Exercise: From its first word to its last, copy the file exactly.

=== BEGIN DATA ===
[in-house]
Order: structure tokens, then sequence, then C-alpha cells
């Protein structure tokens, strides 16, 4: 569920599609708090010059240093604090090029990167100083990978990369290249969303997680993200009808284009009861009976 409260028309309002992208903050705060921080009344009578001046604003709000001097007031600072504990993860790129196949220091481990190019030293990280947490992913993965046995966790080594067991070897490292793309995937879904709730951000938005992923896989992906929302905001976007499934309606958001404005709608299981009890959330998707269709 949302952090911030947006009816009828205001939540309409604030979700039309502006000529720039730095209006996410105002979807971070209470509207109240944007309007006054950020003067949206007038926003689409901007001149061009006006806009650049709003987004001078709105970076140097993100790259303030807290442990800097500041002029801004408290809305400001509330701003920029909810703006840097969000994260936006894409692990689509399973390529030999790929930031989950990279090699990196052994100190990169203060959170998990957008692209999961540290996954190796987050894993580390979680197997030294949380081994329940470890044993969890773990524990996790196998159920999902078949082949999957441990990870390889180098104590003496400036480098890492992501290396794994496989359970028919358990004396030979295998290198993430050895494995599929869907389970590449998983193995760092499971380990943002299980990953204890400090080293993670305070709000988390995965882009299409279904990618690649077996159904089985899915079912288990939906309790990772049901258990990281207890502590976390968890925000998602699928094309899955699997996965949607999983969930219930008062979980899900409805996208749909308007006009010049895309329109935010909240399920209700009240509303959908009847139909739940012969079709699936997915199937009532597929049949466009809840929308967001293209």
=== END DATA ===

[in-house]
Order: structure tokens, then sequence, then C-alpha cells
């Protein structure tokens, strides 16, 4: 569920599609708090010059240093604090090029990167100083990978990369290249969303997680993200009808284009009861009976 409260028309309002992208903050705060921080009344009578001046604003709000001097007031600072504990993860790129196949220091481990190019030293990280947490992913993965046995966790080594067991070897490292793309995937879904709730951000938005992923896989992906929302905001976007499934309606958001404005709608299981009890959330998707269709 949302952090911030947006009816009828205001939540309409604030979700039309502006000529720039730095209006996410105002979807971070209470509207109240944007309007006054950020003067949206007038926003689409901007001149061009006006806009650049709003987004001078709105970076140097993100790259303030807290442990800097500041002029801004408290809305400001509330701003920029909810703006840097969000994260936006894409692990689509399973390529030999790929930031989950990279090699990196052994100190990169203060959170998990957008692209999961540290996954190796987050894993580390979680197997030294949380081994329940470890044993969890773990524990996790196998159920999902078949082949999957441990990870390889180098104590003496400036480098890492992501290396794994496989359970028919358990004396030979295998290198993430050895494995599929869907389970590449998983193995760092499971380990943002299980990953204890400090080293993670305070709000988390995965882009299409279904990618690649077996159904089985899915079912288990939906309790990772049901258990990281207890502590976390968890925000998602699928094309899955699997996965949607999983969930219930008062979980899900409805996208749909308007006009010049895309329109935010909240399920209700009240509303959908009847139909739940012969079709699936997915199937009532597929049949466009809840929308967001293209």